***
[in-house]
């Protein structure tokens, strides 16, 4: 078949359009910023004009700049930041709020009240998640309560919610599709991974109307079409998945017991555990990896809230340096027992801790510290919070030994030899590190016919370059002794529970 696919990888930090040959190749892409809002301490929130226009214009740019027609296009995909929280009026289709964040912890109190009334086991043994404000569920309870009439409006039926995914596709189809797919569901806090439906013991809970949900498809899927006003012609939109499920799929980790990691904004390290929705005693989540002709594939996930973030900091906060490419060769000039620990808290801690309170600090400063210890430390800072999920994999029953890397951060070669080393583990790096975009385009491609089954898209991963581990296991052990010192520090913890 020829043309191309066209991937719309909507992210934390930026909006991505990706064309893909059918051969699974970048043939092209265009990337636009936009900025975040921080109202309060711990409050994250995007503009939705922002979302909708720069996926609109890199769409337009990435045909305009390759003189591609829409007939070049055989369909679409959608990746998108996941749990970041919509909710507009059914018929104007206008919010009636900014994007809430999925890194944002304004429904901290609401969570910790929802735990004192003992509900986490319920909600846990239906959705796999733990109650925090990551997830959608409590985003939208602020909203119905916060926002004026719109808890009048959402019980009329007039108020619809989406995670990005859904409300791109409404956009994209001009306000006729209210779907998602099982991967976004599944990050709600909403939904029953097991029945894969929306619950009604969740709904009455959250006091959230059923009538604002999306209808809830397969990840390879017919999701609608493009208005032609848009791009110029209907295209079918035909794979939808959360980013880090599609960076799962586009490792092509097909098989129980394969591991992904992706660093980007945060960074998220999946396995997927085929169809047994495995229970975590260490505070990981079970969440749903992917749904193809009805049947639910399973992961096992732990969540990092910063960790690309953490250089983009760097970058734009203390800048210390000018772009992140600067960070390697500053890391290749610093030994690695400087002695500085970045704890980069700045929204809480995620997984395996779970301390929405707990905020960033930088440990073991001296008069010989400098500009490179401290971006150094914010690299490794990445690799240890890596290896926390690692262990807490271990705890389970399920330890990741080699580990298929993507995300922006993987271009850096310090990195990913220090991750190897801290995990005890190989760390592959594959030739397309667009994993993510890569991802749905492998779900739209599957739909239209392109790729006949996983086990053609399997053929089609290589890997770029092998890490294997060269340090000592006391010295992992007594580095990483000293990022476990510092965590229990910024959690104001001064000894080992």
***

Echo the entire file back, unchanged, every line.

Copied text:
[in-house]
């Protein structure tokens, strides 16, 4: 078949359009910023004009700049930041709020009240998640309560919610599709991974109307079409998945017991555990990896809230340096027992801790510290919070030994030899590190016919370059002794529970 696919990888930090040959190749892409809002301490929130226009214009740019027609296009995909929280009026289709964040912890109190009334086991043994404000569920309870009439409006039926995914596709189809797919569901806090439906013991809970949900498809899927006003012609939109499920799929980790990691904004390290929705005693989540002709594939996930973030900091906060490419060769000039620990808290801690309170600090400063210890430390800072999920994999029953890397951060070669080393583990790096975009385009491609089954898209991963581990296991052990010192520090913890 020829043309191309066209991937719309909507992210934390930026909006991505990706064309893909059918051969699974970048043939092209265009990337636009936009900025975040921080109202309060711990409050994250995007503009939705922002979302909708720069996926609109890199769409337009990435045909305009390759003189591609829409007939070049055989369909679409959608990746998108996941749990970041919509909710507009059914018929104007206008919010009636900014994007809430999925890194944002304004429904901290609401969570910790929802735990004192003992509900986490319920909600846990239906959705796999733990109650925090990551997830959608409590985003939208602020909203119905916060926002004026719109808890009048959402019980009329007039108020619809989406995670990005859904409300791109409404956009994209001009306000006729209210779907998602099982991967976004599944990050709600909403939904029953097991029945894969929306619950009604969740709904009455959250006091959230059923009538604002999306209808809830397969990840390879017919999701609608493009208005032609848009791009110029209907295209079918035909794979939808959360980013880090599609960076799962586009490792092509097909098989129980394969591991992904992706660093980007945060960074998220999946396995997927085929169809047994495995229970975590260490505070990981079970969440749903992917749904193809009805049947639910399973992961096992732990969540990092910063960790690309953490250089983009760097970058734009203390800048210390000018772009992140600067960070390697500053890391290749610093030994690695400087002695500085970045704890980069700045929204809480995620997984395996779970301390929405707990905020960033930088440990073991001296008069010989400098500009490179401290971006150094914010690299490794990445690799240890890596290896926390690692262990807490271990705890389970399920330890990741080699580990298929993507995300922006993987271009850096310090990195990913220090991750190897801290995990005890190989760390592959594959030739397309667009994993993510890569991802749905492998779900739209599957739909239209392109790729006949996983086990053609399997053929089609290589890997770029092998890490294997060269340090000592006391010295992992007594580095990483000293990022476990510092965590229990910024959690104001001064000894080992």